After an initial orientation during which the project is discussed and the best approach is decided upon, users receive hands-on training on the equipment and/or software best suited to their goals, followed by continuous support when required. Additional training and support is offered to the community in different ways: (1) on-site assistance and training on equipment owned by individual investigators; (2) a yearly workshop on microscopy covering light and electron microscopy, image analysis, and sample processing, organized by the MIC; (3) FAES courses on microscopy, which MIC staff volunteer to teach; (4) frequent campus-wide demonstrations of new instruments and software by vendors in the field, which the MIC organizes.

The MIC has a total of 210 registered users in 65 laboratories. At 7,582 instrument hours, overall usage has grown slightly since last fiscal year, although this figure includes wide-field microscopes, which are now seeing significant usage. Half of the total usage is by NICHD investigators, most of them within the Porter building. The MIC used an additional 21% of resources for training and pilot projects, and other Institutes, predominantly NINDS, used the remaining 28%. All three confocal microscopes were used equally at an average of 43 hours per week. To alleviate this high usage, the facility is acquiring two additional point scanning instruments.

Electron microscopy

The electron microscopy branch of the facility processes specimens from start to finish: fixation, embedding, cutting, ultra-fine sectioning, staining, and imaging on the JEOL 1400 transmission electron microscope. Because of the labor involved, the volume is necessarily smaller than the light microscopy branch, where end users do their own processing. In the past 12 months, Chip Dye processed a total of 85 samples: 70 from NICHD investigators, nine from MIC internal test projects, and six from other Institutes.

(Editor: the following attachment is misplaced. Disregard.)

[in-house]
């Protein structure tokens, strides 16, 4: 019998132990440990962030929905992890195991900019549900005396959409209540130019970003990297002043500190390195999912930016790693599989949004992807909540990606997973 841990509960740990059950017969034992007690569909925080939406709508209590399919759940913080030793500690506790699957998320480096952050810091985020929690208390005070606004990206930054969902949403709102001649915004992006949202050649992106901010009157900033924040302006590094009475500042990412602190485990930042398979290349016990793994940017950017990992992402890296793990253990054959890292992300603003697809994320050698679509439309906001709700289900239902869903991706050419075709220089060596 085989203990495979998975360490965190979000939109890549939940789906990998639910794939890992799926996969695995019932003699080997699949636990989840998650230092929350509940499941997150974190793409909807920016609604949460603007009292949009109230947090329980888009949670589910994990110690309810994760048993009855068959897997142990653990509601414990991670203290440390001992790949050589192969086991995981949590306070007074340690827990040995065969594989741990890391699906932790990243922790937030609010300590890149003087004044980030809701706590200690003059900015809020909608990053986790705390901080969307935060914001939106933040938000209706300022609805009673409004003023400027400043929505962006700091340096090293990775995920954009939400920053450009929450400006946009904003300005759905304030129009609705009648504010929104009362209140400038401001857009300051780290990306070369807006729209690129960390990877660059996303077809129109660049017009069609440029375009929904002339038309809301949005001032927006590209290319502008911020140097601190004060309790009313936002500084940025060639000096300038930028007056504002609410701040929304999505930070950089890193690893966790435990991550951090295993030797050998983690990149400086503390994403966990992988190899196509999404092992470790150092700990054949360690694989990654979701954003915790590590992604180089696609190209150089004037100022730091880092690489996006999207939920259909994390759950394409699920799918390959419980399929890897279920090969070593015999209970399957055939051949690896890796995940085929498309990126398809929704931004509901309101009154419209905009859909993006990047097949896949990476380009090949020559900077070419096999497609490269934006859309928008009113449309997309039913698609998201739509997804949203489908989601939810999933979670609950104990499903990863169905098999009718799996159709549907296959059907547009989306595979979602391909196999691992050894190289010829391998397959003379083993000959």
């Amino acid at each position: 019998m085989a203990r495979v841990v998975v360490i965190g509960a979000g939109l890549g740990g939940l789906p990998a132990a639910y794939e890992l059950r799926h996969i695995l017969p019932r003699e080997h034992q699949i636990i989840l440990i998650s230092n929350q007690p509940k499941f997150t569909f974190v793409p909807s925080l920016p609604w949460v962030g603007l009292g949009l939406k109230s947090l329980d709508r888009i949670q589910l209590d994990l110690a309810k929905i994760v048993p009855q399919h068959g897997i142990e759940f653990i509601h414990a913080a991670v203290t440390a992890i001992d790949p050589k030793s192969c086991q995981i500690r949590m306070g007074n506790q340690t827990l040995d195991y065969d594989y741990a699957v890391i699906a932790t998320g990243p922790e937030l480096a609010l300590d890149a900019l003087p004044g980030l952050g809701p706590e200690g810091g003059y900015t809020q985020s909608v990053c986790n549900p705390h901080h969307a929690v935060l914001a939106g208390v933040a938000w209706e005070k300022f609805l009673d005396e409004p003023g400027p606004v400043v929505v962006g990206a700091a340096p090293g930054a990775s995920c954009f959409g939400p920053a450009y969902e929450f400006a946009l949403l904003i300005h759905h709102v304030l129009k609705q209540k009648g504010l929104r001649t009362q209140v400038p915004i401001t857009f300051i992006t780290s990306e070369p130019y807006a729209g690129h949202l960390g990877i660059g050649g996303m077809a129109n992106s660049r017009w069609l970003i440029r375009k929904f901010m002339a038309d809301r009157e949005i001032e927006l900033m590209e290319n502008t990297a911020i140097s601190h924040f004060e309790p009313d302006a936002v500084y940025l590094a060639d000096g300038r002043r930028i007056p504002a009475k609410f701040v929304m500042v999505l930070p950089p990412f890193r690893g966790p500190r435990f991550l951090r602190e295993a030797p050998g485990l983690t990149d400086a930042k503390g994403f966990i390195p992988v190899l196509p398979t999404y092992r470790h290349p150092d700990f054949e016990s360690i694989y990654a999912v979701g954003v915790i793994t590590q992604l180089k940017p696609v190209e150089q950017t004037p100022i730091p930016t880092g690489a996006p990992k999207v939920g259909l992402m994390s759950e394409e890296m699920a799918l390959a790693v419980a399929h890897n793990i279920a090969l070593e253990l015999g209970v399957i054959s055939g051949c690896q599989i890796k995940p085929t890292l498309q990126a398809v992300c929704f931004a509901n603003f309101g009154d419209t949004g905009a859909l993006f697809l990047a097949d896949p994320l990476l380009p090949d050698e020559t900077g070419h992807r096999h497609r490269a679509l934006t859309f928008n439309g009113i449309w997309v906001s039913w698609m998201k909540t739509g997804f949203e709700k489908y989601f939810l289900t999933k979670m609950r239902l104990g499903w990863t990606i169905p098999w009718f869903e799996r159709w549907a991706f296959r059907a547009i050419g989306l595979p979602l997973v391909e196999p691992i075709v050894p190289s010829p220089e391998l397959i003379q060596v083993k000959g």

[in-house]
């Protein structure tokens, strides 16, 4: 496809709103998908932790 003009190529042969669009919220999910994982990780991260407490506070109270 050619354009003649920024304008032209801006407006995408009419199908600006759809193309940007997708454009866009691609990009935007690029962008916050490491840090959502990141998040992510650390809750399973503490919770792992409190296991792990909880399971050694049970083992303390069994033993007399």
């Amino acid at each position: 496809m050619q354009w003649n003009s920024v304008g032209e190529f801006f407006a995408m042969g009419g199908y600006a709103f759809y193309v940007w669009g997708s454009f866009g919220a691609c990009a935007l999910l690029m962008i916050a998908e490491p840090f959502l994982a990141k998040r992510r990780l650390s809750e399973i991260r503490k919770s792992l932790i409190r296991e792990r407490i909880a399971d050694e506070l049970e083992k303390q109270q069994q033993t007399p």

Thanks to a gift from Joshua Zimmerberg, the facility received an AMT Biosprint 29 camera with a wider field of view, enhanced resolution, and slightly lower pixel size. The JEOL 1400 electron microscope is now on the facility’s calendar, and trained investigators have direct access to the instrument. After the MIC, Joshua Zimmerberg’s (NICHD) and Ling-Gang Wu’s (NINDS) groups are the major users.

Tissue preparation

Lynne Holtzclaw continues to provide sample processing training and services to the facility’s users, both for light and electron microscopy applications. She spends a significant amount of time training users in various techniques such as rodent perfusion, cryopreservation, cryosectioning, immunofluorescence, and tissue clearing. During the past year, she trained staff, processed samples and acquired images for Tamás Balla, Jeffrey Baron, Peter Basser, Sergei Bezrukov, Juan Bonifacino, Robert Crouch, Mary Dasso, Douglas Fields, Dax Hoffman, David Klein, Mary Lilly, Peng Loh, Chris McBain, Anil Mukherjee, Keiko Ozato, Mario Penzo (NIMH), Forbes Porter, Stanko Stojilkovic, Mark Stopfer, and Constantine Stratakis.

At the same time, she is pursuing a collaborative endeavor with David Klein on rat pineal glands to characterize the cell types in which three genes of interest, identified by single-cell RNA sequencing, are located. The project includes perfusion, cryosectioning of pineal glands, immunofluorescence, and imaging.


  • Carolyn L. Smith, PhD, Light Imaging Facility, NINDS, Bethesda, MD
  • John E. Heuser, PhD, Section on Integrative Biophysics, NICHD, Bethesda, MD